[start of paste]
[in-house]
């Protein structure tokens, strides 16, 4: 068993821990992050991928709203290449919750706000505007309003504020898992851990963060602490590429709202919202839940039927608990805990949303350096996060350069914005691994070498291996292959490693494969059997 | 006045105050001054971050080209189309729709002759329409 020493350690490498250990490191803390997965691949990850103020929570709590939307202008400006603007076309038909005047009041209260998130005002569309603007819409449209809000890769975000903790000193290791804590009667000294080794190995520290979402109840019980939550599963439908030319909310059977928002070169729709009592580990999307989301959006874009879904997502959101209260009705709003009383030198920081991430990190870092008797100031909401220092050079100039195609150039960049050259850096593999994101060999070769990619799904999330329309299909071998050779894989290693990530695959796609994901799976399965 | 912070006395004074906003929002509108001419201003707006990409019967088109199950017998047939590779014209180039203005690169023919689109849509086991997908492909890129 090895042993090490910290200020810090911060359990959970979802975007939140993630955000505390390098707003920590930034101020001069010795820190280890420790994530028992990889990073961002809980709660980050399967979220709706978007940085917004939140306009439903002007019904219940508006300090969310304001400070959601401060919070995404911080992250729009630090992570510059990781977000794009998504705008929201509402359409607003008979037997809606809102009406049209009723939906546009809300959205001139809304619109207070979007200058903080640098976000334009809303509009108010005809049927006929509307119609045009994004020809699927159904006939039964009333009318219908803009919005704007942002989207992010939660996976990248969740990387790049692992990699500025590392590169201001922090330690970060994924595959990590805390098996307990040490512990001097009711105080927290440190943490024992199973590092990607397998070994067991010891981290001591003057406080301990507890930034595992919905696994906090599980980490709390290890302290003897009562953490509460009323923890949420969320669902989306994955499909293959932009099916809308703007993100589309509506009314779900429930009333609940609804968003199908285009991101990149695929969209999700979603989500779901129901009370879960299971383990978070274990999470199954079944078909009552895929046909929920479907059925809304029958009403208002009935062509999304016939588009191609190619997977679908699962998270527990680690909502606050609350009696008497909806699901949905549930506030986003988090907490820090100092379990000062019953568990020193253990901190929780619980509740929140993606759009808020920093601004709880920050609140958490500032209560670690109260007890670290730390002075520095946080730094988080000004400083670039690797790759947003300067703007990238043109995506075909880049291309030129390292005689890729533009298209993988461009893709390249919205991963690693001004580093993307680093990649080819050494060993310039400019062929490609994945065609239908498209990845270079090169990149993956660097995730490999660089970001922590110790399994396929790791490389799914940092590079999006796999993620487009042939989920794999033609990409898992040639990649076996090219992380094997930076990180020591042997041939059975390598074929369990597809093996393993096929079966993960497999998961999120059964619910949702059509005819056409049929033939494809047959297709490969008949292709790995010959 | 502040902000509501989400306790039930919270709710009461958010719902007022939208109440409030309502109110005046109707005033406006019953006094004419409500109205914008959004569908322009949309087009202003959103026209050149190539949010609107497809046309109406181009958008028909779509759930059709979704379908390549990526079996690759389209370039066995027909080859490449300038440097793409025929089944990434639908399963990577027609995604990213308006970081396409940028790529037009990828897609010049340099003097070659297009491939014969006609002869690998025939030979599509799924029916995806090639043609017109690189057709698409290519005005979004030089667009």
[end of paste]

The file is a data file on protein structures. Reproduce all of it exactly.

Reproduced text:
[in-house]
């Protein structure tokens, strides 16, 4: 068993821990992050991928709203290449919750706000505007309003504020898992851990963060602490590429709202919202839940039927608990805990949303350096996060350069914005691994070498291996292959490693494969059997 | 006045105050001054971050080209189309729709002759329409 020493350690490498250990490191803390997965691949990850103020929570709590939307202008400006603007076309038909005047009041209260998130005002569309603007819409449209809000890769975000903790000193290791804590009667000294080794190995520290979402109840019980939550599963439908030319909310059977928002070169729709009592580990999307989301959006874009879904997502959101209260009705709003009383030198920081991430990190870092008797100031909401220092050079100039195609150039960049050259850096593999994101060999070769990619799904999330329309299909071998050779894989290693990530695959796609994901799976399965 | 912070006395004074906003929002509108001419201003707006990409019967088109199950017998047939590779014209180039203005690169023919689109849509086991997908492909890129 090895042993090490910290200020810090911060359990959970979802975007939140993630955000505390390098707003920590930034101020001069010795820190280890420790994530028992990889990073961002809980709660980050399967979220709706978007940085917004939140306009439903002007019904219940508006300090969310304001400070959601401060919070995404911080992250729009630090992570510059990781977000794009998504705008929201509402359409607003008979037997809606809102009406049209009723939906546009809300959205001139809304619109207070979007200058903080640098976000334009809303509009108010005809049927006929509307119609045009994004020809699927159904006939039964009333009318219908803009919005704007942002989207992010939660996976990248969740990387790049692992990699500025590392590169201001922090330690970060994924595959990590805390098996307990040490512990001097009711105080927290440190943490024992199973590092990607397998070994067991010891981290001591003057406080301990507890930034595992919905696994906090599980980490709390290890302290003897009562953490509460009323923890949420969320669902989306994955499909293959932009099916809308703007993100589309509506009314779900429930009333609940609804968003199908285009991101990149695929969209999700979603989500779901129901009370879960299971383990978070274990999470199954079944078909009552895929046909929920479907059925809304029958009403208002009935062509999304016939588009191609190619997977679908699962998270527990680690909502606050609350009696008497909806699901949905549930506030986003988090907490820090100092379990000062019953568990020193253990901190929780619980509740929140993606759009808020920093601004709880920050609140958490500032209560670690109260007890670290730390002075520095946080730094988080000004400083670039690797790759947003300067703007990238043109995506075909880049291309030129390292005689890729533009298209993988461009893709390249919205991963690693001004580093993307680093990649080819050494060993310039400019062929490609994945065609239908498209990845270079090169990149993956660097995730490999660089970001922590110790399994396929790791490389799914940092590079999006796999993620487009042939989920794999033609990409898992040639990649076996090219992380094997930076990180020591042997041939059975390598074929369990597809093996393993096929079966993960497999998961999120059964619910949702059509005819056409049929033939494809047959297709490969008949292709790995010959 | 502040902000509501989400306790039930919270709710009461958010719902007022939208109440409030309502109110005046109707005033406006019953006094004419409500109205914008959004569908322009949309087009202003959103026209050149190539949010609107497809046309109406181009958008028909779509759930059709979704379908390549990526079996690759389209370039066995027909080859490449300038440097793409025929089944990434639908399963990577027609995604990213308006970081396409940028790529037009990828897609010049340099003097070659297009491939014969006609002869690998025939030979599509799924029916995806090639043609017109690189057709698409290519005005979004030089667009």